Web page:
Australian Rate Hike Expectations Collapse
The RBA has been signalling for some time now that the next move in rates, when it eventually comes, will be up rather than down. This had also been the consensus view that was reflected in market pricing of future interest rate expectations.
However, as the risks to Australia’s economic growth outlook build – including tighter credit conditions, decelerating employment growth, a weakening housing market, China’s economic slowdown, trade tensions – markets are losing confidence in the RBA’s stated intentions.
One measure of future rate expectations can be derived from the Overnight Index Swap (OIS) market, which is the tradeable instrument that most closely reflects the RBA’s official cash rate target. By observing the prices at various points on the OIS curve, market expectations for future rate changes can be inferred, as show in the chart below.
For months now the OIS market had been pricing near certainty of a rate hike by June next year but this expectation has now dropped to 38%. So rate markets are pushing back the timing of any future rate hikes, but they are not yet at the point of pricing any possibility of rate cuts.
Now, if the risk factors mentioned above do escalate significantly – a scenario in which Australian equities would be hit hard – it’s likely that markets will shift to start pricing in at least some possibility of rate cuts.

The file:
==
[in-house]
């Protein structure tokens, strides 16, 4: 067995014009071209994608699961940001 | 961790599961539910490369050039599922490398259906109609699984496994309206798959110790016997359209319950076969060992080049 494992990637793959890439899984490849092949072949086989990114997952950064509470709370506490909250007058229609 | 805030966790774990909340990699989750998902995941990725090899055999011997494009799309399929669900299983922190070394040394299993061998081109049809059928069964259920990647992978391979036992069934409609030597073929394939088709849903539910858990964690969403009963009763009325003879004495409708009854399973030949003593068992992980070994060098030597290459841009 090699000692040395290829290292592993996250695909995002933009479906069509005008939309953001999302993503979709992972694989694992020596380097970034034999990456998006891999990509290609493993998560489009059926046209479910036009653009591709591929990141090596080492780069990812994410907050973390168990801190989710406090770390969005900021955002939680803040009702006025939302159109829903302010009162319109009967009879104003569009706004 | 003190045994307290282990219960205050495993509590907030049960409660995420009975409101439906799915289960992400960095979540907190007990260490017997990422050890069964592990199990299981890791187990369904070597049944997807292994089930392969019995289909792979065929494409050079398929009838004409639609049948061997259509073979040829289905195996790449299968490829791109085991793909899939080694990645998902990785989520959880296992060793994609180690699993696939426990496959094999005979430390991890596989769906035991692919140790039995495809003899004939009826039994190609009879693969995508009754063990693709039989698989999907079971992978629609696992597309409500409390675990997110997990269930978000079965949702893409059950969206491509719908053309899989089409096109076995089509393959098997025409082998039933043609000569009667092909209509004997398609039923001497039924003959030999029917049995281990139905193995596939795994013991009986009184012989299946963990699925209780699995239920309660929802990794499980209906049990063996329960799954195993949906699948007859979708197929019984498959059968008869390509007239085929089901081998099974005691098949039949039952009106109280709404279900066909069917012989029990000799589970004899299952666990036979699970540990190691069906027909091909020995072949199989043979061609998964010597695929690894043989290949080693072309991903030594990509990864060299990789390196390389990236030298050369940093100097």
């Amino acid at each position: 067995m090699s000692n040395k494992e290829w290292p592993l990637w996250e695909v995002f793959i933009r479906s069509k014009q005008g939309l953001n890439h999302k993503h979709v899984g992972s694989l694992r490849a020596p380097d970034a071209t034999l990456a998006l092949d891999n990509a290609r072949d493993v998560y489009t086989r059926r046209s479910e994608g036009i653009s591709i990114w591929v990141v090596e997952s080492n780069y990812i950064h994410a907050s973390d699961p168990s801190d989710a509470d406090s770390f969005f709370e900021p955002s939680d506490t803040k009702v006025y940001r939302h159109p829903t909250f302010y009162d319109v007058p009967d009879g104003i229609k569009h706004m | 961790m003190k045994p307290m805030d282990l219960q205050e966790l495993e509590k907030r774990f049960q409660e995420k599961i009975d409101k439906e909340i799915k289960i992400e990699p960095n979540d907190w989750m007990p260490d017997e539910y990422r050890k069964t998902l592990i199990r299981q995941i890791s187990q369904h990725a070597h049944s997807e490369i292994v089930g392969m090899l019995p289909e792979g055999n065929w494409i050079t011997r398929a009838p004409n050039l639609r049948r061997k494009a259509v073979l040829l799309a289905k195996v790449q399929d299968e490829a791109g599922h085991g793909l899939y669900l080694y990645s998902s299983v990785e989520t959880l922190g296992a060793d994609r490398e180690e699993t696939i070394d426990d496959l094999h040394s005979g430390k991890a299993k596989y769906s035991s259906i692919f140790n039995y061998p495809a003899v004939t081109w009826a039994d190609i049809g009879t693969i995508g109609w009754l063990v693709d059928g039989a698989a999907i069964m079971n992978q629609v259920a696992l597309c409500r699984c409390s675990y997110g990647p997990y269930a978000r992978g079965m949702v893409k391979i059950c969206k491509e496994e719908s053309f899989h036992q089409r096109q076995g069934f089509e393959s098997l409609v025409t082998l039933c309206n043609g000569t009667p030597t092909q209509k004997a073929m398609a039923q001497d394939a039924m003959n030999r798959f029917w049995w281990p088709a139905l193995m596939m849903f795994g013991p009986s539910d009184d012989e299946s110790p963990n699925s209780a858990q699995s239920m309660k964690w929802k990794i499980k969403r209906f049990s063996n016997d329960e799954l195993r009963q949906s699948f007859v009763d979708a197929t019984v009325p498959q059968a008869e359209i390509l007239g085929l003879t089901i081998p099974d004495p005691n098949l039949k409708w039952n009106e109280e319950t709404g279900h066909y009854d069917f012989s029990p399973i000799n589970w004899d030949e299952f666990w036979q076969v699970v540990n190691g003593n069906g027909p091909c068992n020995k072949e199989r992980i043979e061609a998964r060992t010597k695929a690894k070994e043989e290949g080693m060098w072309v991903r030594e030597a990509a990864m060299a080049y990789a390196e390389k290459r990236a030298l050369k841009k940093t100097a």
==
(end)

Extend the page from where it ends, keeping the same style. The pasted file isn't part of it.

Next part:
Given that markets are currently ascribing zero probability to this scenario, interest rate derivatives such as OIS and interest rate options, currently offer favourably asymmetric payoff profiles (i.e. small downside vs. disproportionately large upside) to position for these types of tail risks.
Because the consensus is so heavily skewed towards future rate hikes, it’s currently very cheap to take the opposite position as a risk hedge, irrespective of whether that’s the base case or not.
In the event of a major slowdown in China’s economy or escalating domestic housing market weakness, it’s very likely the market consensus will reverse and start pricing at least some probability of rate cuts, making these positions profitable.
Given the growing risks around China, trade wars and domestic housing, any of which could put RBA rate cuts into play, interest rate options currently offer a favourably asymmetric way of profiting from these downside risk scenarios. .
This is not the kind of opportunity that conventional fixed income investments focus on … but it’s a great one nonetheless.